The end of the world can make fascinating fiction. The subject has been pondered since the invention of stories, sometimes fueled by new scientific developments, biblical prophecy, social changes, world wars, and of course fantastical concepts such as zombies and monsters. I jumped on getting this anthology because of that - not only short stories catered toward Revelation and the end, but also because it had strong writing talent powering it.
Each story set by different century - 1900 to 1990
Not only short stories about the end of the world, or sections of it, but the anthology follows a timeline to tell morbid scenarios based on the time periods. In the fifties we had different fears that we do currently. Authors chose their sections of the world and how they were affected, not keeping them centralized to only a certain region.
Sometimes anthologies are mixed bags, but I'm happy to see this one has made my top three list in terms of quality and diversity. Clive Barker is usually a writer that sucks me in to his stories, but I'm sorry to say I couldn't lose myself into his opening and ending stories for some reason. Still, the offering is so good I'm still keeping that 5 star rating.
Some of my favorites:
The Big Blow by Joe R. Lansdale - This story took me by surprise because I didn't know what to make of it. In a town where racism is rampant, a big-mouthed boxer has been hired and sent by the local rich goons to take down a rising champ in the boxing ring. There's a decent amount of bizarre sex, abuse, and work-ups until the big fight, which takes place during a hideous hurricane. Not scary at all, but disturbing a bit, it's mainly a tale that shows how the strong can sometimes survive the greatest odds. I like who the winners were at the end and how it was wrapped up. The story is mini old-school noir tone with writing technique. Not politically correct - at all - but well-done and enjoyable.
If I should Die before I wake - David Morrell touches on scary illness - the Spanish Influenza reborn. Stunning story told through a small-town doctor's point of view, starting with him treating a young boy he had delivered years before, watching the family fall before his eyes. Besides the tragedy of so many deaths and it spreading like wildfire, there was the sobering ending with him and his personal demons. Such a sad but well-done ending that brings the story up a level.
Aryans and Absinthe - F. Paul Wilson - Another fascinating story. Set in the time right before the world went boom with Hitler, a man sees a premonition of the starving and tortured running toward him. Is it a psychic vision after he becames enamoured by Hitler's speeches before his arrest and rise, or is a side affect of the absinthe? Well written, intriguing, and different. I still can picture that weird look on the friend's face at the end. So far, by the third short story, this anthology is really rocking it. Each story has made me reflect on different periods of history, all in different ways.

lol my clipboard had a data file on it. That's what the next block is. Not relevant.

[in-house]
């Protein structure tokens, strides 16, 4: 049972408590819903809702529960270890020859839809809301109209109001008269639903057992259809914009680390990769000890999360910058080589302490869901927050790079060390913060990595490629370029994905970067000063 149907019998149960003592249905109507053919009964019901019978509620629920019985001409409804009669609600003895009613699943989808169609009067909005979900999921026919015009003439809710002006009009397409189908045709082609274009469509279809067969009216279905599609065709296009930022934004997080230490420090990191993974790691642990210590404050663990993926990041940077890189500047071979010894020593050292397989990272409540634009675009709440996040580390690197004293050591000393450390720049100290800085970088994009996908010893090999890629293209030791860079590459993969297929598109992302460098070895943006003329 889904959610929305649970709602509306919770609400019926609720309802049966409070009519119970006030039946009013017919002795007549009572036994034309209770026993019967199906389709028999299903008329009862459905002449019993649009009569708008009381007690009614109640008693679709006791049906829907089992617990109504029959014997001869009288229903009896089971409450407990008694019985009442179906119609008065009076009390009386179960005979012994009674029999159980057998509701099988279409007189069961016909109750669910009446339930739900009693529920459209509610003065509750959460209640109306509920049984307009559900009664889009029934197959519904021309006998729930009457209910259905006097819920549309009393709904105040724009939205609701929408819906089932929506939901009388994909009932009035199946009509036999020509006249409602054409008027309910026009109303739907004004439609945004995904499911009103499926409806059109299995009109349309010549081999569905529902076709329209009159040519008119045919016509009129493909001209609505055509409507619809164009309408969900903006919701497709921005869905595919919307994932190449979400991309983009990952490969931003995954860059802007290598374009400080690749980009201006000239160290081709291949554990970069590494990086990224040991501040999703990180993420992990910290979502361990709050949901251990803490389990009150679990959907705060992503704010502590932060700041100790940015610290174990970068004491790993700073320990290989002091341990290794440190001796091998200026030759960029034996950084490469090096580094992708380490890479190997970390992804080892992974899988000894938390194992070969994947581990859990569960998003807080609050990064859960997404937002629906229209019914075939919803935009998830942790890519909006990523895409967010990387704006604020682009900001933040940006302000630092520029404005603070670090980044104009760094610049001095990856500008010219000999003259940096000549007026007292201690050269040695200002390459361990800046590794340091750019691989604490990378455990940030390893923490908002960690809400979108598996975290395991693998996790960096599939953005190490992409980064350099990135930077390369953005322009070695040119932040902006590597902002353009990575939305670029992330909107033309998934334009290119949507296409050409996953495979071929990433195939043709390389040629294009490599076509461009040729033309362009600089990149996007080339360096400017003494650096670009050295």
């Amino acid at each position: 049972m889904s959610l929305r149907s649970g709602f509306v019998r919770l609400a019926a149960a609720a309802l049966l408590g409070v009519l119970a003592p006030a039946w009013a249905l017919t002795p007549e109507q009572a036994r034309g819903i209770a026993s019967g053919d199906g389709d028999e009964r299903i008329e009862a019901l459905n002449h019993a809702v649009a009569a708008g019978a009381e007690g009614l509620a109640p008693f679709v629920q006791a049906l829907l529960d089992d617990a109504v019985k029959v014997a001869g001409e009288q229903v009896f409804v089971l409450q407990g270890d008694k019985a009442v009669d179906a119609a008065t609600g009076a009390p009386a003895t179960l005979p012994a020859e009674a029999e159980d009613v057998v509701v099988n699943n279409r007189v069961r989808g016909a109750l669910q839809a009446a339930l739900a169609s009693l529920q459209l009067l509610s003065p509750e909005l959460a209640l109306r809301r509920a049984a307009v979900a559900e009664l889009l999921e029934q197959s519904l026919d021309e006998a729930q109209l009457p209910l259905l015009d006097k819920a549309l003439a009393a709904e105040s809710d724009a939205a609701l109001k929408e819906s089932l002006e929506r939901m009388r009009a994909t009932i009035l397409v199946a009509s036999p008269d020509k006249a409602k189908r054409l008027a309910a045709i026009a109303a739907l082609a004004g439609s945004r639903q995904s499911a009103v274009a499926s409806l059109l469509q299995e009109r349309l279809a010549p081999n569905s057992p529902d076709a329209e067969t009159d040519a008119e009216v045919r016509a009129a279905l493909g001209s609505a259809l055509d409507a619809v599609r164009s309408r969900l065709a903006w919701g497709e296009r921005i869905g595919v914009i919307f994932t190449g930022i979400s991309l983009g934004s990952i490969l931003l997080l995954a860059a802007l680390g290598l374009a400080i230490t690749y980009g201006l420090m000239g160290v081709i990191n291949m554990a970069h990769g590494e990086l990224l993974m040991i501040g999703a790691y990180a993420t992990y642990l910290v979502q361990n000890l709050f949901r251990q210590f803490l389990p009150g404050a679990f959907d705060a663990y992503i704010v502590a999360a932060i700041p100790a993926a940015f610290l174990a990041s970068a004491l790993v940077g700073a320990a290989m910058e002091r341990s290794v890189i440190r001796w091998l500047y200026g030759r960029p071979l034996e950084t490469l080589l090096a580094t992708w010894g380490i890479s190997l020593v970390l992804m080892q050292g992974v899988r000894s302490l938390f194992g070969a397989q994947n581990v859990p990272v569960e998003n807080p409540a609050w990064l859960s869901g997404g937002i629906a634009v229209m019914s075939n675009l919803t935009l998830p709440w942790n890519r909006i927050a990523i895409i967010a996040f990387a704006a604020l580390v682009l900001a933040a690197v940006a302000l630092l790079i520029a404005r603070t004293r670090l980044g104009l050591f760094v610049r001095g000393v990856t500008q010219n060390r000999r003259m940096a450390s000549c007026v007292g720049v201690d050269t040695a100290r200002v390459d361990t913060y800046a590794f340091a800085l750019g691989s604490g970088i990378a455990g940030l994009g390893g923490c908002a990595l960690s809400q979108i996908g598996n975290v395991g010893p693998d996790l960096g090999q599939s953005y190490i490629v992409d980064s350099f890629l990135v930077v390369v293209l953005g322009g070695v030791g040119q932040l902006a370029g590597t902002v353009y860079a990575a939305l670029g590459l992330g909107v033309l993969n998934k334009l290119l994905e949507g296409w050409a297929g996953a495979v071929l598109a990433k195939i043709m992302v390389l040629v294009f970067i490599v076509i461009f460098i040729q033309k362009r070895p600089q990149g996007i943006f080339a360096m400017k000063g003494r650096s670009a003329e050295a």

Riding the Black - Charles Grant - Well-written and beautiful prose, dark subject I'm embarrased to admit I don't fully get. (view spoiler) Loved the ending, another good story after the bomb and the war, in 1945 timeline. Dark and supernatural.
Triads - Poppy Z Brite and Christa Faust - was certainly unique - it was about a cultural turned physical war in China told through two "owned" men who were feminized and in a homosexual relationship. Their bond was fascinating, it was about family, connections, growth. Hard to describe it without spoiling, so I won't.
Fixtures of Matchstick Men and Joo - Elizabeth Massie - This short story was tragic - told about the end of the world for two people who find themselves in a cult. Instead of a regular cult led by a leader for religious reasons, it ties into government backing with controlling hippies and freethinkers back in the sixties. It shows a desperate woman who has a limited mind and is easily deceived, blended with a genuine free-thinker man who was good in spirit and not easily led. While he may not succumb to cult thought, he does let himself be controlled by love/guilty, which can be its own kind of trap. -
The Word - Ramsey Campbell - Cerebal and a little confusing, but sobering and awesome, it's about a jaded critic who encounters someone who really holds power in his words. Is he the second coming and the real Word, or is it something else supernatural similar to in the Mouth of Madness when people became obsessed with Sutter Cane?
If you're hunting for an anthology that focuses on end of the world, interesting stories that are focused on theme, or that mix crime with a small blending of horror, this is definitely one to try.